I wrote up a submission for the Warhammer 40k universe for the new edition of their magazine. It was not accepted, but I thought it would be fun to share the submission. The original idea was to explore what may happen if a marooned Space Marine gave up on rescue and began to sire children among a local population.

The reveal was going to be horrifying as a seemingly victorian era culture confronts an Ultramarine in full Power Armor threatens to single-handedly eradicate an entire civilization for the murder of his children. That and I was looking forward to making the point that eight of his twelve wives died on the wedding night.

Let me know what you think in the comments!

Legacy’s Bane

Attn: Heller Kinsen

Priority: 3

Subject: Stalwart

 

Kinsen

 

I will do my best to keep this short. Spoke with your man Daffsin. Not sure I agree with that tactic. We must take care not to appear as possessed by greed as we actually are. If you are ready to deploy, I will not block the endeavor. But wait on my associate to fully brief you. He may seem eccentric, but all men of his trade are.

 

For Ricen. May it’s light show us the way.

 

Burn this message after reading.

 

  1. Embarkation

 

The north suffered from a blight of slash pines. They grey like some obscene carpet upon a heath of blasted, piss poor quality soil. The hills and mountains could support an occasional Sable oak or even a Gern Spruce, but for miles and miles in every direction stood the pines.

Amsterdam had little reaction to the expansive corridor of evergreen. He had spent the last fifteen years of his life in this wasteland setting up scouting stations and documenting the culture of the tundra dwellers. As he surveyed the humble, ancient settlement of Dagmire, the true horror of his mission weighed upon him. Most of the inhabitants of the mud crusted village were descendants of the Tundra’s natives. Some stood taller than the 6’3 that marked true pure blood of the north men, but most stock was thin enough to make distinguishing more mainland population difficult. They would be safe at least.

Oken Saffr hobbled his way from the town square as Amsterdam’s men began to pile out of the train. Their packs were heavy with gear, and the grizzled men remained silent as the cold bit into their faces for the first time.

The old man’s face curled as the sheer number of men accompanying his old friend became clear. “This is a lot of new blood you have brought us.”

Amsterdam tried to avoid looking into Oken’s eyes. “These aren’t settlers. We are striking out for the Crags in three days.” The weary and irritable Amsterdam stared straight ahead as he spoke. Bear mountain loomed off the horizon, sharp and cold as an icicle to the eye.

Oken kept a neutral face. He hid shock quite well until his lips tightened. “Well…here’s hoping at least a few of you make it back.” The Old man tried to laugh, but a sad weight fell across his voice. His brown eyes fell to his feet as he shifted his shoulders under a heavy pack of pine limbs.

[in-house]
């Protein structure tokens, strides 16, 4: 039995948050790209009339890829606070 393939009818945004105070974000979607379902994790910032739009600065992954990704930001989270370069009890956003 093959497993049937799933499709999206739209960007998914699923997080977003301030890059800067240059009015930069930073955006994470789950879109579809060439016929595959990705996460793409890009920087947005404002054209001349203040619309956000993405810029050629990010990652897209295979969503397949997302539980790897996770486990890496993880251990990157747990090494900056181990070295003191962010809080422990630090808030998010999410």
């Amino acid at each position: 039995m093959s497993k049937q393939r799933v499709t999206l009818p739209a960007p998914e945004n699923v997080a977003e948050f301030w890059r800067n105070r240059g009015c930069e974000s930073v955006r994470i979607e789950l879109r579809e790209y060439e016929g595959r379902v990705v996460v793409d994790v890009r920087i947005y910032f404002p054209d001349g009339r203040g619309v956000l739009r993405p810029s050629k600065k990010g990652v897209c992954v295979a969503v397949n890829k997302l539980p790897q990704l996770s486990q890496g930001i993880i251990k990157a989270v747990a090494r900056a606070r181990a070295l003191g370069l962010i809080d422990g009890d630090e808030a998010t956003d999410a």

Amsterdam took offense. “I have been to the Crags before. Probably more than you.”

Oken had turned to his own hovel just East outside the village. His pack was large, but Pine burned poorly. The wood would likely not last the night unless he already had a sizable supply in his yard. “You never go to the Crag with more than five men behind you Am. I don’t know what you are looking for out there, but I pray you don’t find it.” The aged man had said his peace and left without ceremony. His step was the usual awkward hobble, but the speed of it was sharp, almost tinged with fear.

Amsterdam turned and took in the sight of his men. The twenty six Green Blades were more than soldiers, but less than the Commandant Elites of Ricen’s legendary reserve. Not since the deposition of the last crowned king of Reuh had a fighting force like the Commandant’s been assembled, and while Heller Kinsen acknowledged the likely need of their sheer force on this mad journey, he had withheld actually supplying them.  That would tip his hand just a bit too much as the entire corporate board would be alerted to their deployment.

But Green Blades? They were a dime a dozen and quite effective at quelling native insurrection. At least that was Heller’s assessment.

Amsterdam had no faith in these thugs. They seemed faceless, crass, and most importantly resentful of their present assignment. The squad captains seemed at the very least capable. Both Miles Quill and Vail Roberts had conversed with him and paid careful attention to what little insight he could offer. If caught in a life or death struggle, he would have no problem relying on the esteemed leaders of these wolf packs. The wolves themselves eyed their surroundings with disdain and rage.

Miles Quil approached Amsterdam from amongst his squad. The thick green scarf around his neck blew in the wind, but was the only mark distinguishing the squad leader from the rest of his grunts. “That’s Bear Mountain to the north right?” His voice was a friendly gravel scrape.